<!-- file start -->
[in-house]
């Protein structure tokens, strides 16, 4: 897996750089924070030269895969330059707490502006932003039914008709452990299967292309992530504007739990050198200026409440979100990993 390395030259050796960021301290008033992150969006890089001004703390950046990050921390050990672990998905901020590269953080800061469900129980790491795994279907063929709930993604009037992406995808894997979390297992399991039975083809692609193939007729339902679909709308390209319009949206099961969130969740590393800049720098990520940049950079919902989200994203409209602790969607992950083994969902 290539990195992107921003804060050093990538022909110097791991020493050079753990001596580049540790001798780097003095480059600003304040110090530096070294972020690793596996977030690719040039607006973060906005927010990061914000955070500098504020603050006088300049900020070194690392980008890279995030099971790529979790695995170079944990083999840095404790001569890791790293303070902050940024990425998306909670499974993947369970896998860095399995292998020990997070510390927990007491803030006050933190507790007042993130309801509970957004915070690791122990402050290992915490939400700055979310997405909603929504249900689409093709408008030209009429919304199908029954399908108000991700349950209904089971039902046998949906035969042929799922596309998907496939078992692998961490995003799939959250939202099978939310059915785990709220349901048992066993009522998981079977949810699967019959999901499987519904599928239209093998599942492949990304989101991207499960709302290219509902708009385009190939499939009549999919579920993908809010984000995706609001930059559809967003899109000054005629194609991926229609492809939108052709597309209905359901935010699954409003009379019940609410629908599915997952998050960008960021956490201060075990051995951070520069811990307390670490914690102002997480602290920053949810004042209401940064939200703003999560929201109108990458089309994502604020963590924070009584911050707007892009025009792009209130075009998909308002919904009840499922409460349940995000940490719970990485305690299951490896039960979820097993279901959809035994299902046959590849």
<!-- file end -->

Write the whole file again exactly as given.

[in-house]
């Protein structure tokens, strides 16, 4: 897996750089924070030269895969330059707490502006932003039914008709452990299967292309992530504007739990050198200026409440979100990993 390395030259050796960021301290008033992150969006890089001004703390950046990050921390050990672990998905901020590269953080800061469900129980790491795994279907063929709930993604009037992406995808894997979390297992399991039975083809692609193939007729339902679909709308390209319009949206099961969130969740590393800049720098990520940049950079919902989200994203409209602790969607992950083994969902 290539990195992107921003804060050093990538022909110097791991020493050079753990001596580049540790001798780097003095480059600003304040110090530096070294972020690793596996977030690719040039607006973060906005927010990061914000955070500098504020603050006088300049900020070194690392980008890279995030099971790529979790695995170079944990083999840095404790001569890791790293303070902050940024990425998306909670499974993947369970896998860095399995292998020990997070510390927990007491803030006050933190507790007042993130309801509970957004915070690791122990402050290992915490939400700055979310997405909603929504249900689409093709408008030209009429919304199908029954399908108000991700349950209904089971039902046998949906035969042929799922596309998907496939078992692998961490995003799939959250939202099978939310059915785990709220349901048992066993009522998981079977949810699967019959999901499987519904599928239209093998599942492949990304989101991207499960709302290219509902708009385009190939499939009549999919579920993908809010984000995706609001930059559809967003899109000054005629194609991926229609492809939108052709597309209905359901935010699954409003009379019940609410629908599915997952998050960008960021956490201060075990051995951070520069811990307390670490914690102002997480602290920053949810004042209401940064939200703003999560929201109108990458089309994502604020963590924070009584911050707007892009025009792009209130075009998909308002919904009840499922409460349940995000940490719970990485305690299951490896039960979820097993279901959809035994299902046959590849």